He is righteous and endowed with salvation,
Humble, and mounted on a donkey,
Even on a colt, the foal of a donkey.
10 And I will eliminate the chariot from Ephraim
And the horse from Jerusalem;
And the bow of war will be eliminated.
And He will speak peace to the nations;
And His dominion will be from sea to sea,
And from the Euphrates River to the ends of the earth. (Zechariah 9:9-10, NASB)

The Significance of Palms

Palms among the ancient Greeks and Romans were a sign of victory, success, and glory.[1]  For the crowds, the palms were symbolic of welcoming Jesus and giving Him glory as the son of David.  Even though Jesus entered Jerusalem peacefully, the masses afforded Him the honors of a conquering hero.  

Today, we celebrate Palm Sunday remembering Jesus’ humble and meek entry into Jerusalem.  It is a time of mixed emotions. On the one hand, we experience the suffering, betrayal, trial, beatings, and crucifixion of our Lord. But our mourning soon turns to joy when we celebrate His resurrection. 

Consider the following prophecies by Isaiah:

He was oppressed and He was afflicted,
Yet He did not open His mouth;
Like a lamb that is led to slaughter,
And like a sheep that is silent before its shearers,
So He did not open His mouth.  
(Isaiah 53:7)

I gave My back to those who strike Me,
And My cheeks to those who pluck out the beard;
I did not cover My face from humiliation and spitting.
  (Isaiah 50:6)

 Therefore, I will allot Him a portion with the great,
And He will divide the booty with the strong;
Because He poured out Himself to death,
And was numbered with the transgressors;
Yet He Himself bore the sin of many,
And interceded for the transgressors.  
(Isaiah 53:12)

 Concluding Thoughts

Palm Sunday is a time to reflect on what our Lord faced during the week leading to His crucifixion. It is essential to our faith to understand what Jesus suffered on our behalf and why He gave his life as a “ransom” (Mark 10:45). The term “ransom” implies substitution. In other words, Jesus willingly accepts to die in place of all humanity so that we may have eternal life.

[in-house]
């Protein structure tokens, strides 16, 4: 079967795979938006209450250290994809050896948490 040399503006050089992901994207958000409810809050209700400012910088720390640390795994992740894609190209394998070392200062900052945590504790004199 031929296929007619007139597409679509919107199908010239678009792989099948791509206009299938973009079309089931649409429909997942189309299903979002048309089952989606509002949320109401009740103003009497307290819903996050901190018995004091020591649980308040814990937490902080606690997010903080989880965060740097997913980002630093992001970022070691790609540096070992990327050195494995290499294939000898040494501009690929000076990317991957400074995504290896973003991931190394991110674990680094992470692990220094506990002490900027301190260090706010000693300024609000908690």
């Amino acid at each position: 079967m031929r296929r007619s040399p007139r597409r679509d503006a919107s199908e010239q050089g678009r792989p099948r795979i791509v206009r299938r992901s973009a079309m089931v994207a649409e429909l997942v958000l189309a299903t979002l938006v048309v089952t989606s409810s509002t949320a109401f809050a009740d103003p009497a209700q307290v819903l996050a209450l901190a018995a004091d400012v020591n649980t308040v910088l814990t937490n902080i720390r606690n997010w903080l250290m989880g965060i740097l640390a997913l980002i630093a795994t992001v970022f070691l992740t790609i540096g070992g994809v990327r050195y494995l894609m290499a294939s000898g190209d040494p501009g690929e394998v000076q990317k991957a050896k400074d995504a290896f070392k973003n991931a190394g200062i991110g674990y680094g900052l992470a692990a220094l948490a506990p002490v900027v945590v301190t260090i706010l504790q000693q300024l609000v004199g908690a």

Palm Sunday can be both a joyful and sad time for Christians.  We could have easily participated in the welcoming crowds shouting, “Hosanna!” and later exclaimed, “Crucify Him!”

One of my favorite paintings is by Rembrandt van Rijn’s entitled “Raising of the Cross,” painted in 1633 for Prince Frederick Henry of Orange (see below).  There is a man in a blue painter’s beret who raises Christ upon the cross.  That man is Rembrandt himself.  He painted himself in the painting for the world to see that his sins had sent Christ to the cross.

When I look at the painting, I see myself in Rembrandt’s place.  And then, I am reminded of one more prophetic verse in Isaiah that comforts me:

But He was pierced through for our transgressions,
He was crushed for our iniquities;
The chastening for our well-being fell upon Him,
And by His scourging we are healed.
  (Isaiah 53:5)

Jesus Christ, who was sinless, took upon Himself the sins of the world.  And because of His obedience to the cross, we are healed.

 “Raising of the Cross” by Rembrandt van Rijn  (1633)


[1]According to F. B. Tarbell, the palm was given to successful competitors in athletic and other contests and was given as an attribute to the goddess Victory herself.  See Tarbell, F. B. "The Palm of Victory." Classical Philology 3, no. 3 (1908): 264-72. Accessed April 4, 2020.